Monday, July 6, 2015

Move Yer A$$...

The weekend before July 4 was a movin' and groovin' one, that's for sure. I was up at 5am on Saturday morning, and out the door to climb the Incline. Sometimes you just know it's going to be a good day. I only had to make three catch-your-breath stops and PRed both up and down. Nice.

Headed to the farmer's market and then home to shower, change, and then Eric and I headed up to Denver to help a friend move.

The real action, however, was Sunday. Eric learned that Cripple Creek, a town about 2 hours away in the mountains, had what was called the "Donkey Derby Days" festival. Now, we're down for about anything called a festival, and have, in our past, attended such events as Apple Fest, Johnny Appleseed Fest (yes, different than apple fest), the Pickle Festival, Grabill Days, Greek Fest, River Fest, German Fest, the Peach Festival... well, you get the idea. Cripple Creek is an old mining town turned gambling hall town, with its own herd of semi-wild donkeys. These donkeys roam the streets of Cripple Creek, and are supposedly the descendants of donkeys used in the mines (which, by the way, is a horrible existence for donkeys!) People feed them, and they wander around at will. There's even a hotline you can call for the last known location of the donkeys. Anyway, Cripple Creek has a Donkey Derby Days festival, the funds from which go to support the ongoing care and occasional feeding of the donkeys (trust me though, they never go hungry.)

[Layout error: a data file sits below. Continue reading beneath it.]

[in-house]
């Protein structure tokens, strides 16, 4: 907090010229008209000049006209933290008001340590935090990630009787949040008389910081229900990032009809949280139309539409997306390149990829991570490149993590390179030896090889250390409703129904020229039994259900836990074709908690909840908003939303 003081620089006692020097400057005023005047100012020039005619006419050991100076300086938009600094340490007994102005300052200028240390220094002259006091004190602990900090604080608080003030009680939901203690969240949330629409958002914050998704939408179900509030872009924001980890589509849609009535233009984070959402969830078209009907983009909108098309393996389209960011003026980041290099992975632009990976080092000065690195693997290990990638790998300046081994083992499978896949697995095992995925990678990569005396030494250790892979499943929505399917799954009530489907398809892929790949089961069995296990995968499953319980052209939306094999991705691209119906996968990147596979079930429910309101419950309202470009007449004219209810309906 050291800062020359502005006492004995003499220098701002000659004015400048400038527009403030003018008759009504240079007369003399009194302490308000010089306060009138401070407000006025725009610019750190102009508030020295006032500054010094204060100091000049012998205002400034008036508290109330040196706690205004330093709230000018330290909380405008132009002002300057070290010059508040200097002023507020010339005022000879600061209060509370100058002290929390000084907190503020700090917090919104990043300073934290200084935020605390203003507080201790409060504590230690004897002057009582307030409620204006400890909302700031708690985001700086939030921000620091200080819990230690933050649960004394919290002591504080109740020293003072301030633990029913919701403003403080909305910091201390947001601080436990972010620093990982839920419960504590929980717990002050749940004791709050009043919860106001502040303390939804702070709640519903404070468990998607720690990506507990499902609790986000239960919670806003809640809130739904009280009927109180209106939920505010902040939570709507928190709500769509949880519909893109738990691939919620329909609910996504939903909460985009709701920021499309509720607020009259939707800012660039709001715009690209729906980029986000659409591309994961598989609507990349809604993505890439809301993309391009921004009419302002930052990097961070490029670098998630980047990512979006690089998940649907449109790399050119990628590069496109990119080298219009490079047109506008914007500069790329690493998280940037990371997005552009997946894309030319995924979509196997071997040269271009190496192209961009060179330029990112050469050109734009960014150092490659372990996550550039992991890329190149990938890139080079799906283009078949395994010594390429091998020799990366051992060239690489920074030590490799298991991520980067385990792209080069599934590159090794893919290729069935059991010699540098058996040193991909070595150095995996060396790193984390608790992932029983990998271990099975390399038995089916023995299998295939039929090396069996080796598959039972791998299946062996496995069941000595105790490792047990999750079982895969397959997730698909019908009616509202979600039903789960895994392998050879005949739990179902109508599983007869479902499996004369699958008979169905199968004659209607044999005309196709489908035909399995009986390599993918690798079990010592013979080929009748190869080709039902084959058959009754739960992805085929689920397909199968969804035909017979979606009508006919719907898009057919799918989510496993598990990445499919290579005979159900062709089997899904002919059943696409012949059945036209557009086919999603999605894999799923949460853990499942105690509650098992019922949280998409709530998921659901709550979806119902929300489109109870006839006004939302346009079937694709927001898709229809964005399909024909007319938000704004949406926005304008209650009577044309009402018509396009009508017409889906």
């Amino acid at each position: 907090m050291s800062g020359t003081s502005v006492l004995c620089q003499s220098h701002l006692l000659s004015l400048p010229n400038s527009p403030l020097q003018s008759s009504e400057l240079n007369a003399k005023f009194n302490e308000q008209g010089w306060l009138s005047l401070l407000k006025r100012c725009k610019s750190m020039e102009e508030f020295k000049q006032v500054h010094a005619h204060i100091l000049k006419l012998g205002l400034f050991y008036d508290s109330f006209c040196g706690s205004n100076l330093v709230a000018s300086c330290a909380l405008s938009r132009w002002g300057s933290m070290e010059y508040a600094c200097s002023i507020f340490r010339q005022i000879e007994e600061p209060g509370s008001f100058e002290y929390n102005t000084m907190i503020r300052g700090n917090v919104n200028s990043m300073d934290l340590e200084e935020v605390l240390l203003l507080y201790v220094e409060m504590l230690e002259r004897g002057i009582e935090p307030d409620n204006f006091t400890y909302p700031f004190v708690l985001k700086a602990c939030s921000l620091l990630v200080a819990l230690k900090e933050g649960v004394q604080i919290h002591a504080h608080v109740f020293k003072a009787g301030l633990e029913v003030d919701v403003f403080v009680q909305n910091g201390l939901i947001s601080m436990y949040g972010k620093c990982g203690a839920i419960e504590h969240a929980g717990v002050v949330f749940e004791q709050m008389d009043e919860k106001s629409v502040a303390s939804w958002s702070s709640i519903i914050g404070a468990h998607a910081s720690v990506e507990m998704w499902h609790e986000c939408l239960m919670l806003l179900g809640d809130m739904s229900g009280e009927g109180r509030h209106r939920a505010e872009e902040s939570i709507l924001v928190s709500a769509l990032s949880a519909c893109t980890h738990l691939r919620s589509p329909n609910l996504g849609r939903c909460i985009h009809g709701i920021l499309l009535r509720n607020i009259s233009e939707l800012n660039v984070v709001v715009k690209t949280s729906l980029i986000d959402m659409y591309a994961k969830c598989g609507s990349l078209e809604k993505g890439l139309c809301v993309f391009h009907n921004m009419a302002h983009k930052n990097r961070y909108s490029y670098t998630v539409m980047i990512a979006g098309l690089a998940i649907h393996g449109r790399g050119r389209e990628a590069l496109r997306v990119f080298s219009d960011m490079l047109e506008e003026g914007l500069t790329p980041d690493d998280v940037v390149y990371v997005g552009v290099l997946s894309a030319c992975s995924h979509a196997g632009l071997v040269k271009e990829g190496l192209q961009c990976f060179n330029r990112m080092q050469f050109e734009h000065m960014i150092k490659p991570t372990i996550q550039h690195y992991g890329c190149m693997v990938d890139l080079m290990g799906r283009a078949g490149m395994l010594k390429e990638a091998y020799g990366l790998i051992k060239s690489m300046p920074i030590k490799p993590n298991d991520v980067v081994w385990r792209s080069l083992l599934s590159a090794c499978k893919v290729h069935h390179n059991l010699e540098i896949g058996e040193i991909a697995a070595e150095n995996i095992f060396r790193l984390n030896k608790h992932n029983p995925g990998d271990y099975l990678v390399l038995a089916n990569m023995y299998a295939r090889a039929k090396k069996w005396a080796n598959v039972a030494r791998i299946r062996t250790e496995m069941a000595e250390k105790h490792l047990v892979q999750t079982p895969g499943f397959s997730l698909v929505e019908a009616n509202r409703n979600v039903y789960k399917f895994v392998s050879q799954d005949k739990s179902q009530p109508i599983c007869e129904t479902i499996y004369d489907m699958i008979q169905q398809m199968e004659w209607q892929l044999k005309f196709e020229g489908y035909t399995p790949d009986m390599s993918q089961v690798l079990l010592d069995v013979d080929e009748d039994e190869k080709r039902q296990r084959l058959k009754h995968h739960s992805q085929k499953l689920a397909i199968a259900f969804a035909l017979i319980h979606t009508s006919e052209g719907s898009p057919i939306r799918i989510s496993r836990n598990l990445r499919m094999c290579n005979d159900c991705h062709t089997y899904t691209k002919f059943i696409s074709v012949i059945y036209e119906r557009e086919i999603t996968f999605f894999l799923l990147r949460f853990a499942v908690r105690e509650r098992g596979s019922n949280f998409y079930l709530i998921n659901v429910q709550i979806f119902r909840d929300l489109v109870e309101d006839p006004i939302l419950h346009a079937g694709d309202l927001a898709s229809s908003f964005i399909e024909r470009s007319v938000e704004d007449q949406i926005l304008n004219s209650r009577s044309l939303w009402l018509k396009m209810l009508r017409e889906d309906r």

One of the highlights of the festival is something called "the Donkey Derby." Eric saw it online and didn't really know what it meant. "How funny," we thought, "If they would actually let just anyone run with the donkeys!" We didn't really think that was it though, and while I stuck a pair of running shoes in the trunk, it was more because I didn't know if I wanted to walk around town all day in sandals.

Turns out, we were right.

For $10, you and your partner can enter into a lottery to be eligible to run with the donkeys through a series of obstacles. The limit is ten teams, since they don't have more donkeys or room than that. The town uses domesticated donkeys for this event, although they did round up the "wild" donkeys for a "businessman's race" later in the day (e.g. business owners run down the street with a donkey, no obstacles.)

Starting back uphill.
We talked with the festival organizers about the derby (including asking "Do you have to know anything about donkeys?"  The answer was, "No.") Eric asked "should we do it?" I replied "Sure. When else can we say we ran with a donkey?" We put our $10 down and waited for the lottery.

When the lottery time came and went, it was overcast and raining. There was lightning in the area and they had to turn off the PA system. We listened hard. Team 1 was chosen: not us. Team 2: not us.

By team 6, we had pretty much decided that we weren't going to be running in the donkey derby, and I was ok with that. I mean, seriously, that could be a bit embarrassing, running with a donkey down the main street of some strange town, right?

Team 9: Meg and Eric.

Oh. Boy.

Ok. Here we go!

We lined up and strained to hear the directions about the race. There were several obstacles: